New York Public Service Commission Approves the Reforming the Energy Vision (REV) Track One Order: What We Heard in Albany

February, 27, 2015
David Gahl
Director of Strategic Engagement
ClimateEnergy EfficiencyRenewable Energy

Energy circles are abuzz with the news that the New York State Public Service Commission (PSC) approved the Reforming the Energy Vision (REV) Track 1 Order at its February meeting yesterday.

Significant for its national implications, the REV case is a sweeping proposal that aims to completely restructure the electric utility market in New York State. If properly executed, REV could help drive down climate pollution emissions from “central station” power plants and create new markets for clean energy.

REV is New York’s tool for building a 21st Century energy infrastructure. To approach this challenge, the Commission divided the proceeding into two separate tracks. Track One aimed to develop the structure of the new utility market, including distribution system operation and issues relating to the ownership of distributed energy resources.

Track Two, which the Commission plans to propose this spring, will tackle the rate-making issues of the new market. After several months of deliberation and comments from hundreds of parties, the PSC issued its Order for Track One issues.

Although the Pace Energy and Climate Center’s (Pace) legal staff will be digging into the details of the extensive Track One Order, in this post we cover the highlights of what we heard in Albany. Future posts will dive into specific subjects.

A key element of the REV plan involves establishing an entity to serve as the Distributed System Platform Provider (DSP). This entity would be responsible for managing and running the new distributed energy resource (DER) markets contemplated by REV.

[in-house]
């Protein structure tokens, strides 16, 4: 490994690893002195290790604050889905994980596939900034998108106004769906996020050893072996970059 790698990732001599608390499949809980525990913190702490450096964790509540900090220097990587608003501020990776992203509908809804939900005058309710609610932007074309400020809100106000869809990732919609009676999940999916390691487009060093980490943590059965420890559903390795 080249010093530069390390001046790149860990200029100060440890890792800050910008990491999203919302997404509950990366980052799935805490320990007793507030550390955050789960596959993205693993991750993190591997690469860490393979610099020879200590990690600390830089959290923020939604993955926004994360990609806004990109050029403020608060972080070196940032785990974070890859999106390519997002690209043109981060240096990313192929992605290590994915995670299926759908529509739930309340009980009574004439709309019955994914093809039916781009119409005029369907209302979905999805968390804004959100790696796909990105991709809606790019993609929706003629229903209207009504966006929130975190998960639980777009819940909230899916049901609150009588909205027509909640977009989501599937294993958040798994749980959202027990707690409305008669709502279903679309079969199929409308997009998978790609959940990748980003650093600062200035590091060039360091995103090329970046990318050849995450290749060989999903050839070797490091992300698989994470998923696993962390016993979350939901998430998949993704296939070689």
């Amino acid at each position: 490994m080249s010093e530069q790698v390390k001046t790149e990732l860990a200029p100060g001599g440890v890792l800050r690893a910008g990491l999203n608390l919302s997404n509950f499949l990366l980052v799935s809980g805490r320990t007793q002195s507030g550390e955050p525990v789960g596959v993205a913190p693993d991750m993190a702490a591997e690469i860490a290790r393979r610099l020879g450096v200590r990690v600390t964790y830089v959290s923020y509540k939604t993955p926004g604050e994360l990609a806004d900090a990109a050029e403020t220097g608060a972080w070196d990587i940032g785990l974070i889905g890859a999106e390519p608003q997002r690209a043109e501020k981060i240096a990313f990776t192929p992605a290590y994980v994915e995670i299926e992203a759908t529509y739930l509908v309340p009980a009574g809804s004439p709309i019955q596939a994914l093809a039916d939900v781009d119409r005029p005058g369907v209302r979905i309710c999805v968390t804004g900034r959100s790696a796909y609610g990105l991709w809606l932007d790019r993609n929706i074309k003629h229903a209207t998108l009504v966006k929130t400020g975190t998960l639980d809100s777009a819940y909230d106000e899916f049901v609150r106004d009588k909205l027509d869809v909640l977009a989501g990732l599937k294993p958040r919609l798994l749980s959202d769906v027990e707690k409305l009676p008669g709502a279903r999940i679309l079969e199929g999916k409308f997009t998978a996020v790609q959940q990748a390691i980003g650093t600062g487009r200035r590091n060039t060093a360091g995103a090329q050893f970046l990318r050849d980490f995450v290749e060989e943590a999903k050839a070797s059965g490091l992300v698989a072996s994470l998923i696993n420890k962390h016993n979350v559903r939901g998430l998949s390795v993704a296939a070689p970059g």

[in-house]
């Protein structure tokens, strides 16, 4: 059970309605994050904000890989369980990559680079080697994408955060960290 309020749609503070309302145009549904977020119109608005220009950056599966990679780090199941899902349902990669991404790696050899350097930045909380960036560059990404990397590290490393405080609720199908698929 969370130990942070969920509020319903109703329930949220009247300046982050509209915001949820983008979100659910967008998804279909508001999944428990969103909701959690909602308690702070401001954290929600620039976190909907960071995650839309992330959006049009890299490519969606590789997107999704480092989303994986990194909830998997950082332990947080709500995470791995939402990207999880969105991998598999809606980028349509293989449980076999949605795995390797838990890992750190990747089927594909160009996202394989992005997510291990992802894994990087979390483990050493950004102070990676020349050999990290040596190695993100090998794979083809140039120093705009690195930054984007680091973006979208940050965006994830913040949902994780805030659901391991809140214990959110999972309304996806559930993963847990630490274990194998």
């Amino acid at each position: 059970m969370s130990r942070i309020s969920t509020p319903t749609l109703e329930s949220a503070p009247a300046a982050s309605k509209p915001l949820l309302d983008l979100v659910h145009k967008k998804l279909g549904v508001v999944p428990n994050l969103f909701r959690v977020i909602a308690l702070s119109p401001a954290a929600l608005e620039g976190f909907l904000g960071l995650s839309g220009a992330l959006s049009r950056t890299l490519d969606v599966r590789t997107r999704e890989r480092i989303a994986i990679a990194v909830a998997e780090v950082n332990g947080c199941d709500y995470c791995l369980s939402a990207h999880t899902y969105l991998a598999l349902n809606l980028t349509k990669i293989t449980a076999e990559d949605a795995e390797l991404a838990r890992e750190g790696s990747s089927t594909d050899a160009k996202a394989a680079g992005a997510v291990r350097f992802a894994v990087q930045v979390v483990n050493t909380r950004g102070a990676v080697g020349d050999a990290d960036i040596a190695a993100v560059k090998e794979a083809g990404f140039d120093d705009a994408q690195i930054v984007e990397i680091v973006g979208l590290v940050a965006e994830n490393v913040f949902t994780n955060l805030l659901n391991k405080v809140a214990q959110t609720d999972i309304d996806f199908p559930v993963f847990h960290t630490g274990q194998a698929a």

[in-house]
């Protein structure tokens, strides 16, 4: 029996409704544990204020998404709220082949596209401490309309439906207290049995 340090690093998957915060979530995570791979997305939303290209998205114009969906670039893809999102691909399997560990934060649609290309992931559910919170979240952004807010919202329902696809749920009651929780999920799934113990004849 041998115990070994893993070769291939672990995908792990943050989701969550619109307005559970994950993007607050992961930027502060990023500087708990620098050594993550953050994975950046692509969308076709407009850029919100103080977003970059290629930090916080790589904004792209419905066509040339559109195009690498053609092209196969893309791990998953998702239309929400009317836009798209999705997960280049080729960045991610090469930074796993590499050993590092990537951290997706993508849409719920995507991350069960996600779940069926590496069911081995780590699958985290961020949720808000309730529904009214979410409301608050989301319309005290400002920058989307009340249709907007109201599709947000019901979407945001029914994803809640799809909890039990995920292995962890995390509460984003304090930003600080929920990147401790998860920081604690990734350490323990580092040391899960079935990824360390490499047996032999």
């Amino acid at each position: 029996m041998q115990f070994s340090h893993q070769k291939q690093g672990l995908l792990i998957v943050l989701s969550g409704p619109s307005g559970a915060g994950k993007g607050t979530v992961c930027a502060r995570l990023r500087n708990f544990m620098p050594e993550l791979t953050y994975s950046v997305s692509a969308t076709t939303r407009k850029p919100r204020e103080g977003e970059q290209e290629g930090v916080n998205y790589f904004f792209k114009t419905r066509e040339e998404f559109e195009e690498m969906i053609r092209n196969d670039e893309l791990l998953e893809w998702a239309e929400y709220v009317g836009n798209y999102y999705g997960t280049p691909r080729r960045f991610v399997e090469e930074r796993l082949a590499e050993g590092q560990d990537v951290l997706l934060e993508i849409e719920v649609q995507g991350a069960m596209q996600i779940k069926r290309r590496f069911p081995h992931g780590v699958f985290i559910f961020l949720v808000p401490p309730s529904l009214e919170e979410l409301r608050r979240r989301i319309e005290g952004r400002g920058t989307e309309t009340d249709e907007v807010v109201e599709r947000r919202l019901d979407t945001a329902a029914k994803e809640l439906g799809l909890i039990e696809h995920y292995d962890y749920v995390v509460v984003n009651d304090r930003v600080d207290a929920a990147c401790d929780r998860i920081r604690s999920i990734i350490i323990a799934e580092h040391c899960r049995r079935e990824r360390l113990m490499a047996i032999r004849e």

The Order assigns this new responsibility to the incumbent utilities. Many parties had expressed concern about the utilities potentially abusing the role by exercising market power. We will be looking to see how closely the PSC will be keeping an eye on the utilities.

The Order also advances 15 criteria to guide the development of the new DER markets, including ensuring that market design prevents additional pollution in New York’s environmental justice communities.

Another key question is the extent to which utilities would be allowed to own or operate solar, wind, or battery storage operations themselves. The Order appears to significantly limit utility ownership of these resources. This makes sense given the concerns about utilities crowding out independent projects.

In the best news of the day, the PSC provided more clarity on the path forward for New York’s Renewable Portfolio Standard (RPS), an effort to get clean energy from large-scale solar and wind installations. First, the NY PSC is opening up a new Track in the REV case to discuss the future of large-scale renewables. More importantly they commit to providing public funds to a new round of projects in 2016. New York’s current RPS would have expired at the end of this year. On promoting energy efficiency, the Order appears to set strong utility targets for energy efficiency (EE) acquisition.

DPS staff also mentioned the two upcoming REV seminars, including the one hosted by Pace in two weeks. This one-day seminar in New York City will set the stage for further discussions on incentive design and better ways to value clean energy resources.

Based on what we heard today, and based on the hard work of Pace faculty, staff, and interns, the PSC appears to have modified its proposals in ways that we like. 

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